The Headache Series – Part 1 

Ever since I can remember, since I was a little girl, the word headache was far too frequent in my house. You see, my mother suffered from severe migraines. I vividly remember her crying from pain as the doctor would come and give her a cortisone shot or going to my Bobby and Zaidy Glicks’ house when she was in the hospital. Unfortunately, this headache phenomenon spread like wildfire across my family; my father also started getting migraines, as did I and my younger sister Chana. It got to the point when even saying the word ‘headache’ could trigger a headache, so I decided we call it something else. Funny as it sounds, we would say, ‘agh, I have a tush…’ – that became the family nickname for headache. Interestingly enough, these headaches go through ebbs and flows through life’s different stages and phases.

When I got married and moved to Sydney during the pandemic, my headaches skyrocketed. STRESS, yes, they were most definitely stemming from that. In fact, I just returned from an incredible JNF Israel trip for educators, where I barely slept and ate lots of junk (including a super trigging food for headaches, sugar), and yet I did not get one headache. I could not believe it. I brought so many drugs (I was like a pharmacy), and I did not need to use them once.

When telling my friend, who is making Aliyah at the end of the year, she said, “it’s a sign, you need to make Aliyah” (true, true!) Yet, Aliyah aside, my intuition tells me these headaches are definitely connected to my subconscious. In my few successful times of doing meditation or doing the Dr Sarno method (I highly recommend his book, “Healing Back Pain, the Mind-Body Connection”, my sister Chana swears by him), I felt temporarily at ease. During the meditation, you have to think of past and current traumas and consciously attribute the present headache to that, and it works! During the meditation, I could actually feel the headache leaving me through my hands and legs. However, when I’ve tried these meditations again, I have not always been successful, and I succumbed to the pain (or more like, I was dying), and so back to the meds I went. Nurofen and Panadol are petty medications to me now and barely work, unfortunately. Sometimes, I try not to take anything and attempt to rid the headache through other means, but alas, it can grow into a monster, and I think, “agh, I should have nipped it in the bud,” and therefore next time I pop the pills instantly.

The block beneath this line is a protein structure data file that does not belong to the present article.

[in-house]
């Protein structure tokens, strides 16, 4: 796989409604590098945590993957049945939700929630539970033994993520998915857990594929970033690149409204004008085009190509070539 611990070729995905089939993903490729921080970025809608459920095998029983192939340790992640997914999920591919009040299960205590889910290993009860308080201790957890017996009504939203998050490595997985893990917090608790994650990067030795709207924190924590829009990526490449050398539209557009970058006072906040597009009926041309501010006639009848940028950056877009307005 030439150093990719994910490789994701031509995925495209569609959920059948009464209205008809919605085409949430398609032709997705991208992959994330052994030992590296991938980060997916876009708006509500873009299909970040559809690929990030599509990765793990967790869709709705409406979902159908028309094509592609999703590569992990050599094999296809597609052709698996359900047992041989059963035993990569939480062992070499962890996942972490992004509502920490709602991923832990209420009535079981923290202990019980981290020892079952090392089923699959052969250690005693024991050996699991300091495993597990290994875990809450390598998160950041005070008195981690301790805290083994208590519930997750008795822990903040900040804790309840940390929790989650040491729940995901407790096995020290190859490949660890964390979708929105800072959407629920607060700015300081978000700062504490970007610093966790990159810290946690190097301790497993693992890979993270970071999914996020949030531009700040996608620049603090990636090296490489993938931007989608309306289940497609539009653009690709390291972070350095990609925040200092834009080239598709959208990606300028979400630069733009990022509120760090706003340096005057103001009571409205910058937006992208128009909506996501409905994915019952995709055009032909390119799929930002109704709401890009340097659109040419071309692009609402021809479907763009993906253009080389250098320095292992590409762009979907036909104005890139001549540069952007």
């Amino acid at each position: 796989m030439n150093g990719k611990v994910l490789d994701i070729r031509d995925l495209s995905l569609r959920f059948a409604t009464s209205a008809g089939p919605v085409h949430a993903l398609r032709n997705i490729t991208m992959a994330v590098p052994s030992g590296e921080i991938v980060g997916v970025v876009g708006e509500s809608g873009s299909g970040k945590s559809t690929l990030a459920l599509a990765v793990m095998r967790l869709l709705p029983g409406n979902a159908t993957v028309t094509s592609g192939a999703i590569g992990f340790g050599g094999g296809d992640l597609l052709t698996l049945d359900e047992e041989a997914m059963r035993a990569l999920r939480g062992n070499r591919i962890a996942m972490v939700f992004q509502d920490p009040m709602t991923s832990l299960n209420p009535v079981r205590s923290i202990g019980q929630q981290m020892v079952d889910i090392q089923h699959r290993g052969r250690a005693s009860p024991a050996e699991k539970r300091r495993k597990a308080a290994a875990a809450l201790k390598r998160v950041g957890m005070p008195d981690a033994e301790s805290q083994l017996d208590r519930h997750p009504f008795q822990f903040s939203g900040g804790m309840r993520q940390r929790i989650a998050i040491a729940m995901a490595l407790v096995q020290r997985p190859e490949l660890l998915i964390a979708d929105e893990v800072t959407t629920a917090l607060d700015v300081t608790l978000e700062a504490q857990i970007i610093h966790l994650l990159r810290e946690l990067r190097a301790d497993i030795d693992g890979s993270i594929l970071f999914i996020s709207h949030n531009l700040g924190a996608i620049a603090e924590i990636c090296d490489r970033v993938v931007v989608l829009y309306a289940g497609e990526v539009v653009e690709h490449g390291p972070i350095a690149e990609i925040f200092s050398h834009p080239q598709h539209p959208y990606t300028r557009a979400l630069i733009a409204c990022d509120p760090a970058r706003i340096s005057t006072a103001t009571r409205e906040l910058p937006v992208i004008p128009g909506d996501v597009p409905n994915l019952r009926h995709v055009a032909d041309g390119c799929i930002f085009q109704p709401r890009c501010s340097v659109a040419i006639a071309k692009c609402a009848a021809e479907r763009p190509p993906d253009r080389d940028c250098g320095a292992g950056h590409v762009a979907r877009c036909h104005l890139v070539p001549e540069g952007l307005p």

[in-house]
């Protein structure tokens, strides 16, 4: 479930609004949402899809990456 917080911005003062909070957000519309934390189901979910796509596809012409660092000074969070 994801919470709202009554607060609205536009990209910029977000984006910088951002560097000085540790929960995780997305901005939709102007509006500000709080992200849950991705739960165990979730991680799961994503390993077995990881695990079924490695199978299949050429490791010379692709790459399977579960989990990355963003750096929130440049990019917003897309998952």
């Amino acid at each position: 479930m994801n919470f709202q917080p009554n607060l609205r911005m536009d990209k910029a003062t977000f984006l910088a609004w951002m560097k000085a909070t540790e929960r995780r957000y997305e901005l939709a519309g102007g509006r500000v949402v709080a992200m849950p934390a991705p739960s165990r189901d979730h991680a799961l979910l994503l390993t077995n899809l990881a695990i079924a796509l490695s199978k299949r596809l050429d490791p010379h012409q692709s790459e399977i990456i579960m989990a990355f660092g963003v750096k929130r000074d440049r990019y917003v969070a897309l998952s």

I am on the hunt to figure out the problem causing these headaches, but it was (and is) far from easy. I have done food diaries and headache diaries. I drink a ton of water (for those thinking that’s the reason), gone to neurologists, gotten MRIs, taken all sorts of preventative migraine medications, that specific medication that many people swear by, stayed away from caffeine, fake sugars and chocolate, but to no avail.